Skip to content
Moving around the n...
 
Notifications
Clear all

Moving around the neck with Pentatonic scale

5 Posts
5 Users
0 Likes
4,774 Views
bganoe
(@bganoe)
Eminent Member
Joined: 18 years ago
Posts: 22
Topic starter  

When you solo and are playing the minor pentatonic scale at a given fret (for example at the 5th fret), is it "acceptable" or musically correct to slide your hand to any other fret on the neck and continue playing the minor pentatonic. For example if your soloing over a A,D,E chord progression and you are playing the A minor pentatonic scale at the 5th fret, could you slide to another fret and continue your solo say the D minor or E minor pentatonic scale.

My main question is were can I move on the neck while playing a solo with the minor pentatonic so I don't have to stay at one position.


   
Quote
Minotaur
(@minotaur)
Noble Member
Joined: 14 years ago
Posts: 1089
 

When you solo and are playing the minor pentatonic scale at a given fret (for example at the 5th fret), is it "acceptable" or musically correct to slide your hand to any other fret on the neck and continue playing the minor pentatonic. For example if your soloing over a A,D,E chord progression and you are playing the A minor pentatonic scale at the 5th fret, could you slide to another fret and continue your solo say the D minor or E minor pentatonic scale.

My main question is were can I move on the neck while playing a solo with the minor pentatonic so I don't have to stay at one position.

What I remember of dabbling in pentatonic scales (I have no desire to lead or solo, so pentatonics are pretty much lost on me) is that any particular pentatonic scale has 5 positions and shapes, actually, not just one "box". http://guitar.about.com/od/specificlessons/ss/pentatonicscale_4.htm This is probably a more concise picture http://www.cyberfret.com/scales/minor-pentatonic/index.php The shapes fit into each other like the pieces of a jigsaw puzzle.

So if you move the first position to another fret, say the third, now you're playing the first position/shape of Gm pentatonic. But if you are playing Am pentatonic and play the second position/shape 2 frets down, you are still playing Am, just in a different voicing.

You could play anything that sounds good.

It is difficult to answer when one does not understand the question.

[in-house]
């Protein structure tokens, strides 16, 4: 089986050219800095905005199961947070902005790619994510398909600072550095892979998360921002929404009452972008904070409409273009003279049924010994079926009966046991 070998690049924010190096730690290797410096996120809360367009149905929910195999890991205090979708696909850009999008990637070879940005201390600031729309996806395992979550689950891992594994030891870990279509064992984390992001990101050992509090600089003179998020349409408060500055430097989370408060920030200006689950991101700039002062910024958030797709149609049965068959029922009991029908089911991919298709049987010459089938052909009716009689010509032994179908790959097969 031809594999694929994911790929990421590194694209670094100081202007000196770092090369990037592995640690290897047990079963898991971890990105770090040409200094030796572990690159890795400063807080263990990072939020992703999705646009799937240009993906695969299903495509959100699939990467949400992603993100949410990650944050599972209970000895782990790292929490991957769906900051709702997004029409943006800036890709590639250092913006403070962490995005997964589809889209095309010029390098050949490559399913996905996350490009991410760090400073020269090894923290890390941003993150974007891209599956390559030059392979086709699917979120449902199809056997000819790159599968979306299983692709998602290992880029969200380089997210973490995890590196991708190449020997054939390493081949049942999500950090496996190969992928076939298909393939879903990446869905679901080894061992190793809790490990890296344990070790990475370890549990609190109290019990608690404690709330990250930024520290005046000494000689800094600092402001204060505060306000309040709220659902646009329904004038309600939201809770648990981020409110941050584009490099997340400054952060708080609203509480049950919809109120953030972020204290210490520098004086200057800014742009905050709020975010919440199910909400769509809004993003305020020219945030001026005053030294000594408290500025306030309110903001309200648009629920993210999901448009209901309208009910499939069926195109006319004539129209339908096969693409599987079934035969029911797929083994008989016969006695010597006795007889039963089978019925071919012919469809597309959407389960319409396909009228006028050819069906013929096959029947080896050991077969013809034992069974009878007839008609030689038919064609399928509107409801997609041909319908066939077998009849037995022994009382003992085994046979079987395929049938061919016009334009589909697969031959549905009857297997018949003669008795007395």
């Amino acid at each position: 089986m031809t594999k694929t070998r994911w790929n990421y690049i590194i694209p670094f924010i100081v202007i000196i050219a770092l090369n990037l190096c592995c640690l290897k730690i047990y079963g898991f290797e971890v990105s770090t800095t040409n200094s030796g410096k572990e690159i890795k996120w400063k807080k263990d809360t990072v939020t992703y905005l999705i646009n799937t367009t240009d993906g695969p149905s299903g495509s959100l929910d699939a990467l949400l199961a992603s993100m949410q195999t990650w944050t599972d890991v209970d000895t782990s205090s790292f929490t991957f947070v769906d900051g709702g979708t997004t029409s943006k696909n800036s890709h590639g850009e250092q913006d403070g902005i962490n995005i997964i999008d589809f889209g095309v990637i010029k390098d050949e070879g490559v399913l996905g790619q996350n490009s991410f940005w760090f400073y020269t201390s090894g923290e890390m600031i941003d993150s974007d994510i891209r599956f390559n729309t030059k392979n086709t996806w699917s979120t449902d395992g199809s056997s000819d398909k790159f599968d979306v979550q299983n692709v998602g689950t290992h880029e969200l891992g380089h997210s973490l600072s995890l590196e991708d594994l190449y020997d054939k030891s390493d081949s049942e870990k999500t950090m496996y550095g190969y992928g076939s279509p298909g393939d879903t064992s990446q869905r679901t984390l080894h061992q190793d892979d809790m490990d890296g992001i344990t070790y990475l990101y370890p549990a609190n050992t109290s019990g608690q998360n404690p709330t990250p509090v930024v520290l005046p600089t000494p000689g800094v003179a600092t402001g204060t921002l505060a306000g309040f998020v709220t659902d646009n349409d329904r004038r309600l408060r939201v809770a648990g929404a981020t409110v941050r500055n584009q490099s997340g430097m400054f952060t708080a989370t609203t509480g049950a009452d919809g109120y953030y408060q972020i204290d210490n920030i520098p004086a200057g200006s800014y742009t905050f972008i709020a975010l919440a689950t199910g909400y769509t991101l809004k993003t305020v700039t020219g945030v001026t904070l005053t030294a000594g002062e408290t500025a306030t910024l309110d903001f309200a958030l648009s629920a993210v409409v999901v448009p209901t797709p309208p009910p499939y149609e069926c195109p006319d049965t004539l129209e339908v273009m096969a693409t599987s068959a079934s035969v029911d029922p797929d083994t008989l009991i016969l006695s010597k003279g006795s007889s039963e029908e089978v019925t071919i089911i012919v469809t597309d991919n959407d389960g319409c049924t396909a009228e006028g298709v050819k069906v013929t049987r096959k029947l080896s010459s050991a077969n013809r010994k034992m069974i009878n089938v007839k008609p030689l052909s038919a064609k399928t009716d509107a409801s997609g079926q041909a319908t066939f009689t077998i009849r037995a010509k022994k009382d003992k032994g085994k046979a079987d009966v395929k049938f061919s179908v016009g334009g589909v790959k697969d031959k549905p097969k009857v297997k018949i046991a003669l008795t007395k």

ReplyQuote
notes_norton
(@notes_norton)
Noble Member
Joined: 14 years ago
Posts: 1497
 

The pentatonic scales are indeed in 5 positions. I practice them often, running from one position to the next, usually upwards.

The minor and major pentatonics are related, a good theory book will help you with that as well as the 5 positions of each.

In my practice I also add the b3 on the major pentatonic and the b5 on the minor. It's a nice dissonance to resolve in many songs.

I generally use a lot of pentatonics when improvising rock, blues and country leads or fill-ins. It just sounds right for most songs in those genres.

How and when to apply them? I can't explain it in a post. I've been playing music since I was a kid, and I studied a lot of music theory. I found my way around pentatonics when I was a young sax player, and used a combination of help from other musicians and self-discovery. Then as I learned more music theory, I began to understand what I was doing so I can use it in new situations.

But for starters try this. Over the 12 bar blues progression play nothing but either the major or minor pentatonic in the key you are playing in. Use your ears to hear what sounds good, when it sounds good, and when it doesn't sound good. It's good ear training. When you get tired of that, start expanding your horizons.

Of course, it's better to get lessons from a good teacher.

Notes

Bob "Notes" Norton

Owner, Norton Music http://www.nortonmusic.com Add-on Styles for Band-in-a-Box and Microsoft SongSmith

The Sophisticats http://www.s-cats.com >^. .^< >^. .^<


   
ReplyQuote
tinsmith
(@tinsmith)
Prominent Member
Joined: 18 years ago
Posts: 830
 

I practice the pentatonics. When I do the minors....I practice ascending , one position, all six string & instead of doing the same exact thing backwards, I do the blues scale. I do this as far as I can go up the neck then do the blues scale with a return of straight minor pent.


   
ReplyQuote
bfloyd6969
(@bfloyd6969)
Estimable Member
Joined: 13 years ago
Posts: 91
 

As posted, there are patterns to use when soloing. Surely, you can use just one pattern over all the chords you mention but this might get boring after a while. So, there are different patterns that keep us from getting bored:). As you asked, you do not want to move this same pattern around the neck as the chord changes. If you do this then you will just be moving the same pattern to a different key. You can use this same pattern over all the chord changes. In your post, you are in the key of A blues, which uses the A minor pentatonic scale. When the band changes from A to D in the progression, you will still play in the A minor pentatonic scale. You may want to move to a different pattern, but you will still be in the A minor pentatonic scale. When the band moves to the E chord progression, you still want the same A minor pentatonic scale. My advice is to learn a couple more of the box patterns so that you can expand your soloing. Also remember that you don't have to always start in say box #1. You can start soloing just about anywhere, any box pattern, as long as you stay withing the scale. Even then, as you advance more, you can start to mix up the minor pentatonic with the major pentatonic :D But, learn things one thing at a time.

Why do we have to get old...


   
ReplyQuote